A second earthquake swarm hits west of the Hilton Creek Fault, in Long Valley Caldera near Mammoth Lakes, CA

By Ross Stein, Temblor

Temblor map of the two swarms, the caldera, and the principal fault systems.
Temblor map of the two swarms, the caldera, and the principal fault systems.

The two recent swarms are 20 km (12 mi) apart. The 13 August swarm lies on the west side of the Hilton Creek Fault, about 5 km off the southern end of the Fault in what is known as the “Sierran Block.” “Block” seems to me a misnomer: Far from being intact, the Block is riddled with small quakes which align along northwest-trending, east-dipping planes, and so must be traversed by active faults that either do not reach the Earth’s surface, or have not been discovered. In fact, the Sierran Block experienced four M≥6 shocks in three days in 1980.

Map of the 1980 M≥6 swarm from Prejean et al (2002), together with the two recent swarms.
Map of the 1980 M≥6 swarm from Prejean et al (2002), together with the two recent swarms.

The 21 August 2016 swarm is in the southern Long Valley caldera, within a few kilometers of the Medial Graben Fault, with a focal mechanism consistent with tension perpendicular to the Fault. The 21 August 2016 quake was felt in the skiing, fishing, and cycling resort community of Mammoth Lakes, California.

While the USGS fault database labels this strand as part of the Hilton Creek Fault Zone, and includes end-to-end rupture of this system in its earthquake forecast model for California (“UCERF3”), that view is disputed by USGS seismologists David Hill and Emily Montgomery-Brown. They argue that the Medial Graben Fault is the product of local stretching as the “resurgent dome” of the in Long Valley caldera expands due to underlying magma pressure. While this may be true, faults with different tectonic roles and origins sometimes rupture together, and so it is hard to exclude the possibility of a rupture linking the Hilton Creek and Medial Graben Faults.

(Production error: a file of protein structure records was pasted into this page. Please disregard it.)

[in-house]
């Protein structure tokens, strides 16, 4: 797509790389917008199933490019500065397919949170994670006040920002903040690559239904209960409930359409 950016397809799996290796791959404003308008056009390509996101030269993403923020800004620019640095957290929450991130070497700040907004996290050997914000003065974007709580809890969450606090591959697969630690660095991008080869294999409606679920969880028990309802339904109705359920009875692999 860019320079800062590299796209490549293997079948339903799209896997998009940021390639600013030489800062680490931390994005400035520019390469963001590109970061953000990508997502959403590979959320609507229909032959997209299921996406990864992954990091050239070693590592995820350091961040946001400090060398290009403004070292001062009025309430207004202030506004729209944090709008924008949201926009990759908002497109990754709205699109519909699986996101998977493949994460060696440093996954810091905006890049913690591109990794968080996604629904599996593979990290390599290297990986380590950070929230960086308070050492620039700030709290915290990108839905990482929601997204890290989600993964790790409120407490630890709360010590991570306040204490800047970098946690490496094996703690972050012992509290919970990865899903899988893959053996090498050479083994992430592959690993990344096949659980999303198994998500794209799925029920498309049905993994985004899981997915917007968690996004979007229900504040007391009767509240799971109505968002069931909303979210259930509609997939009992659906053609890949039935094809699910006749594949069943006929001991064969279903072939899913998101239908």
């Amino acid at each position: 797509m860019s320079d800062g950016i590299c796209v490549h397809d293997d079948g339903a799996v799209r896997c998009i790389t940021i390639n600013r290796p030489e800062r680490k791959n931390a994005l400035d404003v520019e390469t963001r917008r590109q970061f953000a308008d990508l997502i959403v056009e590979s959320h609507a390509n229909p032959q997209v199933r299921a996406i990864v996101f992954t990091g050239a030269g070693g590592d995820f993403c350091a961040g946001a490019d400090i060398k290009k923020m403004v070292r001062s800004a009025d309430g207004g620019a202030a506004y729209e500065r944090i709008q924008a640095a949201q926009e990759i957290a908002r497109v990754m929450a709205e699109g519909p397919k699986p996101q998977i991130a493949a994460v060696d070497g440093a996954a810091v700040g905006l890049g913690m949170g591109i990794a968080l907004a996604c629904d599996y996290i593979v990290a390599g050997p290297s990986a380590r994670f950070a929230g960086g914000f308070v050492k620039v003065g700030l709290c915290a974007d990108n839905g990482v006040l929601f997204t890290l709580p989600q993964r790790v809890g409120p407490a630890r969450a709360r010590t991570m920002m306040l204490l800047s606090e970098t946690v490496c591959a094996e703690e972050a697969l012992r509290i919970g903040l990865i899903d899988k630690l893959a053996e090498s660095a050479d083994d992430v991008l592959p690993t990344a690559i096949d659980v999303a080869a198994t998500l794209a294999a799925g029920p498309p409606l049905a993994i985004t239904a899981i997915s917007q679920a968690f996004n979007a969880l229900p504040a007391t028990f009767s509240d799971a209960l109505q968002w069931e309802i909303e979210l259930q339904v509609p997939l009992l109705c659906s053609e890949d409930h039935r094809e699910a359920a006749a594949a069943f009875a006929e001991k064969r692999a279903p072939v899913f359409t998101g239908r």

On the basis of its length, the Hilton Creek Fault is capable of a M~6.5 earthquake. Based on the 1980 events, earthquakes of almost this magnitude might also be possible in the Sierran Block and in Long Valley Caldera.

Data from Northern California Seismic System: U.C. Berkeley, USGS Menlo Park, the Nevada Seismological Laboratory.

We are grateful for discussion with David Shelly, David Hill, and William Ellsworth (USGS)

Hill, David P., and Emily Montgomery-Brown (2015), Long Valley Caldera and the UCERF Depiction of Sierra Nevada Range-Front Faults, Bull. Seismol. Soc. Amer., doi:10.1785/0120150149,

Stephanie Prejean, William Ellsworth, Mark Zoback, and Felix Waldhauser (2002), Fault structure and kinematics of the Long Valley Caldera region, California, revealed by high-accuracy earthquake hypocenters and focal mechanism stress inversions, J. Geophys. Res, 107, 2355, doi:10.1029/2001JB001168, https://pangea.stanford.edu/departments/geophysics/dropbox/STRESS/publications/MDZ%20PDF’s/2003/Prejean%20et%20al.%202002%20JGR.pdf

Double-Difference Realtime Viewer of Felix Waldhauser, Lamonth Doherty Earth Observatory of Columbia University, http://ddrt.ldeo.columbia.edu/